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Friday, February 08, 2008

CD Review: Atrocity - Werk 80 II

Atrocity - Werk 80 II
2008 Napalm Records
Ray Van Horn, Jr.

Having a second go with their amplified send-up of eighties' pop tunes, Alexander Krull and the Atrocity wrecking crew corral another bunch of Generation-X songs and give them a heavier and frequently dancier twist. However fun the intent may be behind Werk 80 II, since there's many of us who have daydreamed about taking songs of past eras and putting a heavy metal stamp on them (I've always felt that with a skilled hand, someone brilliant could really do something sweet with The Turtles' sugary ballad "You Showed Me"), the inherent problem is this album is way too slick for its own good and unfortunately it hiccups more than roars.

While Alexander Krull is a wholly competent vocalist who we get to enjoy hearing cleanly sing full-time instead of mostly growl in his other entity Leaves' Eyes, not even he can rescue Werk 80 II from coming off schmaltzy. Yes, this album is strictly for kicks and shouldn't be taken seriously in the least, and yes, Atrocity smartly luxuriates their cover songs with synths, orchestral accompaniment and guest background vocals from Krull's wife and Leaves' Eyes singer Liv Kristine Espanaes Krull, necessary ingredients to try and convert a remake into your own.

No arguments for the professionalism behind Werk 80 II, however, there's just something cold and sluggish to their versions of Depeche Mode's "People Are People," Frankie Goes to Hollywood's "Relax," Talk Talk's "Such a Shame," Simple Minds' "Don't You Forget About Me" (have we really recovered from Billy Idol's campy version?) and Eurythmics' "Here Comes the Rain Again." While each song is beautifully arranged and layered, there's still a sense of forced pushing that keeps them restrained even as they try to ascend.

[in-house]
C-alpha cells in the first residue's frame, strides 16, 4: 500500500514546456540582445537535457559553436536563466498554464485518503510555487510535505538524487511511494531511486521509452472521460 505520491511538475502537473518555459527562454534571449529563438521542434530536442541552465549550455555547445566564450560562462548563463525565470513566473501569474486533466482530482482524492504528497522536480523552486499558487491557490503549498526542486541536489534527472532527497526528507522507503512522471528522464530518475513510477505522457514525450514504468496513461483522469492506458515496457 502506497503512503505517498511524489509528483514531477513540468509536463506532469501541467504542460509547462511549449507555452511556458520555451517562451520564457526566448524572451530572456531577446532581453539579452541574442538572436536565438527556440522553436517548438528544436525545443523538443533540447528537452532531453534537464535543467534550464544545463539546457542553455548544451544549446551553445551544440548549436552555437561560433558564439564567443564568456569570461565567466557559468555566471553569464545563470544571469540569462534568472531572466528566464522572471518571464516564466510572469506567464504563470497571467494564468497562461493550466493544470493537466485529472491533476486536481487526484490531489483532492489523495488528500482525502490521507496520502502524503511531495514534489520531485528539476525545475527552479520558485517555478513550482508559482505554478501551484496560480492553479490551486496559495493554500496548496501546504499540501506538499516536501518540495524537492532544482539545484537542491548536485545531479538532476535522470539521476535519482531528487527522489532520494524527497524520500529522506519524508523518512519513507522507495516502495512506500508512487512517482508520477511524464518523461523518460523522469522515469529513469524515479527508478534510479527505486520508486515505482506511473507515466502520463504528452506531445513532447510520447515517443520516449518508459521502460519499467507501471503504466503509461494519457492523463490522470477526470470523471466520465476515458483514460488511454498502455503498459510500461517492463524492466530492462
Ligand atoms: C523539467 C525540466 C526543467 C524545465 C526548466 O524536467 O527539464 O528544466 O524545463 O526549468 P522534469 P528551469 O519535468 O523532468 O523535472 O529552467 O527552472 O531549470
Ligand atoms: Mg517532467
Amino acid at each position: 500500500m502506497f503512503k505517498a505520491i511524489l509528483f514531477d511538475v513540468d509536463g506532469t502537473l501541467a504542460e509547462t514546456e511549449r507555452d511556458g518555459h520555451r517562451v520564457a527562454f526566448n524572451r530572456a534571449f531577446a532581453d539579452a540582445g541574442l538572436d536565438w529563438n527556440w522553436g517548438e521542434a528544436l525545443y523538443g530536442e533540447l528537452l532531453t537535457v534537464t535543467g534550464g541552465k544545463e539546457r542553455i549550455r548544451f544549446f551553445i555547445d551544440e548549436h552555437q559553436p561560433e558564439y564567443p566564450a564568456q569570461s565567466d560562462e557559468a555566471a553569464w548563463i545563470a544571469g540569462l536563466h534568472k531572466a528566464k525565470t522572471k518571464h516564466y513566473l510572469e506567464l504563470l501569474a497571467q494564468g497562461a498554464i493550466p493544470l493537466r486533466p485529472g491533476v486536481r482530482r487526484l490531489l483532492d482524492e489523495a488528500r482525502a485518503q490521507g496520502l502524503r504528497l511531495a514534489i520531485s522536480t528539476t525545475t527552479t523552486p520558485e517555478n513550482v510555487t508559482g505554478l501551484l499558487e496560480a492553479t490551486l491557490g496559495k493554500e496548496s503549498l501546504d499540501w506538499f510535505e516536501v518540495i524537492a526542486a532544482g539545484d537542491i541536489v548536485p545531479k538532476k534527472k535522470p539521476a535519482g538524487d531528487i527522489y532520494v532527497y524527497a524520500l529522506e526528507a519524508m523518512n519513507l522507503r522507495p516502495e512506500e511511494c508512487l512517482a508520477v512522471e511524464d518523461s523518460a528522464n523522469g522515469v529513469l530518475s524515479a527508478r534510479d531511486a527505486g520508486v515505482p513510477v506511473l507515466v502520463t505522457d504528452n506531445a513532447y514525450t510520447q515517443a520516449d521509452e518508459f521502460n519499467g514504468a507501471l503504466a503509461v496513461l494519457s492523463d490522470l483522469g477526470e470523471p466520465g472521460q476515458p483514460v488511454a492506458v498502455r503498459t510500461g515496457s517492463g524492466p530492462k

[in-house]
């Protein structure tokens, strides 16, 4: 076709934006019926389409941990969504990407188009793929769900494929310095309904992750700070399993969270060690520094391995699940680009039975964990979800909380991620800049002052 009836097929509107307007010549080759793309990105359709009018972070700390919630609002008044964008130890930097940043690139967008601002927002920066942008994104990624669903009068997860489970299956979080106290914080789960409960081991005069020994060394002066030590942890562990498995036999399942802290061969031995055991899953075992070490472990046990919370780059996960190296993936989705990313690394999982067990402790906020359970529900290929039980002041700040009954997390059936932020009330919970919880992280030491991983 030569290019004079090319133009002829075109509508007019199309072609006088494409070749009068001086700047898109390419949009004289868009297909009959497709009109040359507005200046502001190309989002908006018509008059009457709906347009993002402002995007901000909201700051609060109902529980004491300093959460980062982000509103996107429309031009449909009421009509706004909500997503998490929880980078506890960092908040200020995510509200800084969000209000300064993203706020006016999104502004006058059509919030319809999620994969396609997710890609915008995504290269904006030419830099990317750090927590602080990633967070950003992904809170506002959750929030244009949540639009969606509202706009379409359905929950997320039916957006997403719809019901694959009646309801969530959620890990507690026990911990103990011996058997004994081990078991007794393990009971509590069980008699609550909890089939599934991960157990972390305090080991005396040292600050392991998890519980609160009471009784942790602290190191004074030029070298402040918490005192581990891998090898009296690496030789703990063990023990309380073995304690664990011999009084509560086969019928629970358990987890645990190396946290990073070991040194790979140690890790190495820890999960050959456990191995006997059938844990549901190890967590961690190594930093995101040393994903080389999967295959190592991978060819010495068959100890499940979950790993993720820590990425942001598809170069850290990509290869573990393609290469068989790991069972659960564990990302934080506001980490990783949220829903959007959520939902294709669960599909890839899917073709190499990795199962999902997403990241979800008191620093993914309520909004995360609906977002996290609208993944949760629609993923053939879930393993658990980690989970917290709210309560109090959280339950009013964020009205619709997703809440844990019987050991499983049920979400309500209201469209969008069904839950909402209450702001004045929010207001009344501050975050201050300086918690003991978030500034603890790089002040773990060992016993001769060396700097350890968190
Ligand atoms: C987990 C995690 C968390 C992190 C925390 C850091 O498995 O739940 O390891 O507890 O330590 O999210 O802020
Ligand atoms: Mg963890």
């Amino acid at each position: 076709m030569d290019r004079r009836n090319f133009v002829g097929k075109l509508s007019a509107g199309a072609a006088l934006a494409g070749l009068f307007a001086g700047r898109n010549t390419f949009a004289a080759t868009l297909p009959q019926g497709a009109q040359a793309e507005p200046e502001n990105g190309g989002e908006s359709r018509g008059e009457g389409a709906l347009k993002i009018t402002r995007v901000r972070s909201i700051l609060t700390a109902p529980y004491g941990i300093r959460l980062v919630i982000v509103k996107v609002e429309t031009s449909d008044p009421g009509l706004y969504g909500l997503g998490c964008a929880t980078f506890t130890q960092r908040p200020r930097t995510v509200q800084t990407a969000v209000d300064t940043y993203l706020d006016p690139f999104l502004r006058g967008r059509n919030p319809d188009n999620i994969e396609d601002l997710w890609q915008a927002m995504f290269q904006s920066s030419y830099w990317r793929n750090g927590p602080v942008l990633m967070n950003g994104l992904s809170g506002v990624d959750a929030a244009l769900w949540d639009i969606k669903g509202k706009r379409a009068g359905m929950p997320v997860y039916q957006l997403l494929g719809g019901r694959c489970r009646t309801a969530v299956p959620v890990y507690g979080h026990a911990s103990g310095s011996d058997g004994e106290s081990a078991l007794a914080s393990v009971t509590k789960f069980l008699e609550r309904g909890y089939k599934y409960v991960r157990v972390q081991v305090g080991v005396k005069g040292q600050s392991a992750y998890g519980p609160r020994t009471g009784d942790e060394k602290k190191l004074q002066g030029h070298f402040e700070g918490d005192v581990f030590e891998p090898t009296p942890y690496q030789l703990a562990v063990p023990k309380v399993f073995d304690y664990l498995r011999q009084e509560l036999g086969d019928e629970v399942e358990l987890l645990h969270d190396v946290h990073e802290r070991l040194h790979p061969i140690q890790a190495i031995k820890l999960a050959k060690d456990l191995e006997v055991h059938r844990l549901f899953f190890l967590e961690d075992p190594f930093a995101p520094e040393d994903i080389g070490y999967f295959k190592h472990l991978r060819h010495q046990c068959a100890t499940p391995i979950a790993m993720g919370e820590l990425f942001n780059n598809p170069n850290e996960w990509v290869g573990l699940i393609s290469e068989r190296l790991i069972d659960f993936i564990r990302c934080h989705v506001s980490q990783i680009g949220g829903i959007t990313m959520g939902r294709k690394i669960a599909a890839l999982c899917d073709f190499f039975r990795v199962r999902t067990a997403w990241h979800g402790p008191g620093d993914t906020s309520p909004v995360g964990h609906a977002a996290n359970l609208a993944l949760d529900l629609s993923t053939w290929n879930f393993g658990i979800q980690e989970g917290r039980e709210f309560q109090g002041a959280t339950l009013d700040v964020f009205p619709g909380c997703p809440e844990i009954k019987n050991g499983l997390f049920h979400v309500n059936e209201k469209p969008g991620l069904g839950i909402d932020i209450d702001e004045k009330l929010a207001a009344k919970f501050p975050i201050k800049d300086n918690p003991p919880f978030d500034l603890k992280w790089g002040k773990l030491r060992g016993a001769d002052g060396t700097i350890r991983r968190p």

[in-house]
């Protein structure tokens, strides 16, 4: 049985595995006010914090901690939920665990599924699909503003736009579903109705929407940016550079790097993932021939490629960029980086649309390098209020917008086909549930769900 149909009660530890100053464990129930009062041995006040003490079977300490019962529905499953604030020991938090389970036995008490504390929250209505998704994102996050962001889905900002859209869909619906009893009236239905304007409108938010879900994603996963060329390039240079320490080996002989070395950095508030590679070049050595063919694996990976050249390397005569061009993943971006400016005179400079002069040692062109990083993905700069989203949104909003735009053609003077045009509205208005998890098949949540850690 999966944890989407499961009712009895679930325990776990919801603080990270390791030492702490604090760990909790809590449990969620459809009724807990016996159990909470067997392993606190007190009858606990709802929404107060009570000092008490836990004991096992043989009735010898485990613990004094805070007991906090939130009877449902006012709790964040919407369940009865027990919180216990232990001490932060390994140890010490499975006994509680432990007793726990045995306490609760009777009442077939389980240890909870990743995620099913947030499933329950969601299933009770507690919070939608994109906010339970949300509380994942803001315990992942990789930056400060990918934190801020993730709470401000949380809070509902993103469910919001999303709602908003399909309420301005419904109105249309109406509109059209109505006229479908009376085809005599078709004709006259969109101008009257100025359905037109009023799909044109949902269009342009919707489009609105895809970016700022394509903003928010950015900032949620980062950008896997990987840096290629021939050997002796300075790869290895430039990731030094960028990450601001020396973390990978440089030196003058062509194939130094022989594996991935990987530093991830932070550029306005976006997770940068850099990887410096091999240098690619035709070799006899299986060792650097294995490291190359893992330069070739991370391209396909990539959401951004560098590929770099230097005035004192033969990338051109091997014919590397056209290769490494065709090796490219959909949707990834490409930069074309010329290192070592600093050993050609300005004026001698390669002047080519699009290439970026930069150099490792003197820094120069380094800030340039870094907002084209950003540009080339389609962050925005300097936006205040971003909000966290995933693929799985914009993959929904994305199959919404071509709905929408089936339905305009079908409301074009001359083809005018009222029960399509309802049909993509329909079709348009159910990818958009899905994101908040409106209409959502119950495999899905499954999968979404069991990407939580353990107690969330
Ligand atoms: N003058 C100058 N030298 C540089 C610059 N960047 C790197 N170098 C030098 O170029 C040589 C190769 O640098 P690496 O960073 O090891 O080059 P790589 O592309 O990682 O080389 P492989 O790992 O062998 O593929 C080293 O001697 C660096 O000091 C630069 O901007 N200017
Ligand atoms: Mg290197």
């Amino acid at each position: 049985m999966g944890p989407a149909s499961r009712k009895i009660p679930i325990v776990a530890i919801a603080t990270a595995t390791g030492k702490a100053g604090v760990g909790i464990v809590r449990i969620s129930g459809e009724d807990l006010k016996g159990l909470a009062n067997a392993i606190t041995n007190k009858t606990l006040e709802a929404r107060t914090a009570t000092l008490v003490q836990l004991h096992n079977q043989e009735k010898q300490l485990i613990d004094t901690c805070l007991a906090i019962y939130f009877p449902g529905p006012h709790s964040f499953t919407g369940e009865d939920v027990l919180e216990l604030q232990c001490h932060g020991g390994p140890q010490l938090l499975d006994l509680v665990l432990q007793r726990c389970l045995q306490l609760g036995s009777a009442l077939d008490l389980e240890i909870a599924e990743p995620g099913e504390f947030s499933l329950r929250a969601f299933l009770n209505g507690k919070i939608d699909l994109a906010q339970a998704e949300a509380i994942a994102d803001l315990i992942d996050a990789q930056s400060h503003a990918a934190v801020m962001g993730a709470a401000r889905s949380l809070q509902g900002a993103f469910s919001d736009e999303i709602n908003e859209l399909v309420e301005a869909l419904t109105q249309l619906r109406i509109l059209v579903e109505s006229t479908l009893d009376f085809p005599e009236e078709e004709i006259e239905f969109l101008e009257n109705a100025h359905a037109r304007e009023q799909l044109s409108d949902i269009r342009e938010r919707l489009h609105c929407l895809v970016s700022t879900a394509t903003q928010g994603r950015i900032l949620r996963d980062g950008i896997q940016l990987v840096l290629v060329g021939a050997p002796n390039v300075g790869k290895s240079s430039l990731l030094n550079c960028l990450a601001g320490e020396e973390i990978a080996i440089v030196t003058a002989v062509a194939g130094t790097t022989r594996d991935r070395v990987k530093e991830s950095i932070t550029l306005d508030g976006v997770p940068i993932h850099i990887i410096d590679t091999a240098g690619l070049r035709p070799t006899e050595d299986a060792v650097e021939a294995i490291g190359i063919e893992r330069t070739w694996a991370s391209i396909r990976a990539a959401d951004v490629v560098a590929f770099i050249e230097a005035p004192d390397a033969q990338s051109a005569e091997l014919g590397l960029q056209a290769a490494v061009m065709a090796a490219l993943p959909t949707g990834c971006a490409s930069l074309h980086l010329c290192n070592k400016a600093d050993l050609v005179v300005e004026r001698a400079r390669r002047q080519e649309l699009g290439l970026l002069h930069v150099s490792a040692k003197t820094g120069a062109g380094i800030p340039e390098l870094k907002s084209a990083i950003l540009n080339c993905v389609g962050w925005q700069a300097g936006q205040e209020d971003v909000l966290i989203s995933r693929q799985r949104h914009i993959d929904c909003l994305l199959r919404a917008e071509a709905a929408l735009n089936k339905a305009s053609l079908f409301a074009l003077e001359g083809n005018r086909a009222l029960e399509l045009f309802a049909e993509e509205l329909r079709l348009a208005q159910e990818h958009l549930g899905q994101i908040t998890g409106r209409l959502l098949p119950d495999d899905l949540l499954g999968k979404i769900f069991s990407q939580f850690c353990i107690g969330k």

To their credit, Atrocity performs a smashing cover of Bronski Beat's "Smalltown Boy," undeniably Werk 80 II's finest hour, while their spin on Visage's "Fade to Grey" contains a good portion of the driving emotion of the original with a catchy groove. Though spotty in a couple sections, Atrocity's version of A-ha's "The Sun Always Shines On TV" is a nicely-filled venture that utilizes Liv's background sirens to dreamy effect.

Of course, Werk 80 II's biggest asset is its erotic cover featuring world-reknowned burlesque performer Dita von Teese. If you're going to do a cover album of eighties songs, then you might as well go for broke with the decade's credo: "Sex sells!" All joking aside, Werk 80 II is either going to grab you or it's not. There's very little middle ground, particularly when the purpose behind the project, as Atrocity states, is of a celebratory nature. It's an indulgent album making the point that the art of pop melody has all but vanished in today's music scene. An astute point to be sure, Werk 80 II, though not the unhinged wildness it could've been, is merely ushering a message that Atrocity and other metal bands are possibly tired of working within the scripts and constructs of their form of metal, instead offering an alternate view by dipping backwards for old lessons relearned.

Rating: ***


bob_vinyl said...

Did you know that Billy Idol was originally asked to do "Don't You Forget About Me?" It was offered it to him and to Bryan Ferry for the soundtrack, but they both declined. It's probably a good thing. Simple Minds did a very good version. They're an underrated band from the 80s.

Ray Van Horn, Jr. said...

Nope, I didn't know that. Simple Minds was a wiser choice; they didn't overdo it and gave it the proper amount of '80s synth pop juice to make it a classic

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